• By Steve M. Brown •
Cool, wet spring weather caused planting delays and even some chilling injury to cotton seedlings — photo courtesy Alabama Cooperative ExtensionAlabama cotton producers find themselves scrambling to complete planting of the 2021 crop. Cool, wet spring weather caused planting delays and even some chilling injury to cotton seedlings.
Alabama Extension’s Cotton Agronomist Steve Brown said Alabama producers have reached a point where cotton planting needs to finish quickly.
“We are running out of favorable planting time calendar-wise, so it’s time to finally, completely get this year’s crop in the ground,” Brown said. “Over the last three weeks or so, we’ve planted a lot of cotton, but for those with acreage still to plant or replant, we’re facing the challenge of disappearing soil moisture. It has become extremely limiting in many parts of the state.”
He said some producers may want to “dust in” at this point.
“That is going to put cotton in dry dirt and hope that when we get a rain it will provide sufficient moisture to bring the crop up,” he said. “Right now, I would still like to plant in moisture if possible, but producers are short on time so dusting in may be an option that producers consider from here on out.”
Late-planted cotton management
According to Brown, it is time for producers to begin thinking about management changes for late-planted cotton.
“In much of the state, we’re dealing with a late crop,” he said. “So we probably do think about a change in strategy as we get into June and even plant cotton into June.”
His first suggestion is to be more conservative with nitrogen fertility.
“This is one of the most important things I want farmers to understand,” Brown said. “We need to limit vegetative growth and might want to reduce nitrogen by 20% to 25% of our normal application rate.”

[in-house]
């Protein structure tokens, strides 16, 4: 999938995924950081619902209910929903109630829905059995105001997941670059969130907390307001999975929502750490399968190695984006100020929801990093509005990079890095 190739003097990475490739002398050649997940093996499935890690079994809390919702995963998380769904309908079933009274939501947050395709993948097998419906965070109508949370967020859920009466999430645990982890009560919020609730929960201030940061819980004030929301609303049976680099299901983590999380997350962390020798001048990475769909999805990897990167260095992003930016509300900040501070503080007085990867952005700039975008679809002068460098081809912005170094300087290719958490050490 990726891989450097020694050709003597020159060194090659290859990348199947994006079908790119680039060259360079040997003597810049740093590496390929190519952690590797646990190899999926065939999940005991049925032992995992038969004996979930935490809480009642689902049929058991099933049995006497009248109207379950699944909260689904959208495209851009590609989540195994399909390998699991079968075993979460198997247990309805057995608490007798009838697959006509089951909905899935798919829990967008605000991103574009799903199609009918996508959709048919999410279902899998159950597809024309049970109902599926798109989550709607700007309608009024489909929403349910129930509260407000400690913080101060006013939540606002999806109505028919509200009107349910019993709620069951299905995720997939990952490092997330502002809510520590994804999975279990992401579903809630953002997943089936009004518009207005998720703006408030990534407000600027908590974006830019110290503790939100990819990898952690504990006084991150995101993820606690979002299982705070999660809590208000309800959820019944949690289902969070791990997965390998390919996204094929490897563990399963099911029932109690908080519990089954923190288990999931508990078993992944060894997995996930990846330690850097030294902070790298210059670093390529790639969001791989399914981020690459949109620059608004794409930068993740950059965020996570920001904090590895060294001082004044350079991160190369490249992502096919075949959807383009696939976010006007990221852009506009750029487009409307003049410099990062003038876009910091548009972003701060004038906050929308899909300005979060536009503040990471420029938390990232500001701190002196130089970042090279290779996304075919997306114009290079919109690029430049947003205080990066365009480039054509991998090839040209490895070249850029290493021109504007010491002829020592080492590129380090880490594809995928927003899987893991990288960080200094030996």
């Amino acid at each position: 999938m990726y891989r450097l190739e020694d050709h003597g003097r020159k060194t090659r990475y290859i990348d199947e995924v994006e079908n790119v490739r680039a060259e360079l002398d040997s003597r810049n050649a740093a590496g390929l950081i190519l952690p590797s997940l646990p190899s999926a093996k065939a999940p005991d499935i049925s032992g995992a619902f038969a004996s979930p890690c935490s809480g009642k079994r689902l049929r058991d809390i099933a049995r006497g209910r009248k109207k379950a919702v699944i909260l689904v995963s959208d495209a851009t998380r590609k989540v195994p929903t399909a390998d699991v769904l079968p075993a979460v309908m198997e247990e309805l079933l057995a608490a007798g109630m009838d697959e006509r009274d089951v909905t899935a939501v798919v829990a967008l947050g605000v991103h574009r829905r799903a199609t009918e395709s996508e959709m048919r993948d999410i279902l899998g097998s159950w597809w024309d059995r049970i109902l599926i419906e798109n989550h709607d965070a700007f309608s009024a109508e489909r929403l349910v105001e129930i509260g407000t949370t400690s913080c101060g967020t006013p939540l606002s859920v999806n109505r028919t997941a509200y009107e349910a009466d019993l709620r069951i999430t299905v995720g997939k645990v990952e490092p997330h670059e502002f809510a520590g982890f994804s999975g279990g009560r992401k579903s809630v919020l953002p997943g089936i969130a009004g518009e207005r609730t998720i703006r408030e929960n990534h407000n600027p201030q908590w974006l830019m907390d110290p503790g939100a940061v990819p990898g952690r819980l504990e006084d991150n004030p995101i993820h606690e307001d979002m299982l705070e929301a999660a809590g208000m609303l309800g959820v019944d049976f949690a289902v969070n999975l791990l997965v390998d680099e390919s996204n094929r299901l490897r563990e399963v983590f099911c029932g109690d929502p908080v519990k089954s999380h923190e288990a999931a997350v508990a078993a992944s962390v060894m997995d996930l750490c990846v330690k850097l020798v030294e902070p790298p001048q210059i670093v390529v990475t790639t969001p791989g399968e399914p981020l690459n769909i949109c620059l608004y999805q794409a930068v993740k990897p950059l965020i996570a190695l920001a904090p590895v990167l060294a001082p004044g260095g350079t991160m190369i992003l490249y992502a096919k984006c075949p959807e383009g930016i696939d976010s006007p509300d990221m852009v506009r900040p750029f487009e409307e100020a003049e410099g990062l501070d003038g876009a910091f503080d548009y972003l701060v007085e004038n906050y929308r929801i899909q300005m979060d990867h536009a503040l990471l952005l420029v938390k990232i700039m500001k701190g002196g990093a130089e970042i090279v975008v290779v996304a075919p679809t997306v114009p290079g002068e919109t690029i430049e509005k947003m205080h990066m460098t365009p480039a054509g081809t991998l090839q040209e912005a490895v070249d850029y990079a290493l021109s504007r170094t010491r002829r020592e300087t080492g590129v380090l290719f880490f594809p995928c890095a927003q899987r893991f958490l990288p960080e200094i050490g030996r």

A second thing to consider is a more aggressive plant growth regulator regimen. Assuming the state has ample moisture for good growth, producers use PGRs early to minimize the plant canopy and possibly improved early fruit retention, with the aim of producing a quick crop. Currently drought conditions persist in parts of the state, so PGRs become less important at least until we see a turnaround in rainfall.
“The third management consideration in a compressed season is to be very vigilant in terms of insect control,” Brown said. “As a producer, I want to be very active in scouting and I don’t want to lose fruit to stink bugs and other pests. We might even be a little more aggressive with aphid control because aphids can stress the plant.”
He said he generally does not tell producers to worry about aphid populations because aphids do not usually affect yield or quality. However, in a late crop heavy aphid pressure may cause significant crop stress which may further delay maturity. Therefore, producers may want to treat for aphids on drought stressed cotton.
The final 2021 acreage is yet to be determined. The U.S. Department of Agriculture estimates have Alabama growers planting about 450,000 acres—which is approximately the same as 2020. Brown said it’s still a work in progress.
Dr. Steve M. Brown is an Alabama Cooperative Extension specialist. He may be reached at Steve Brown.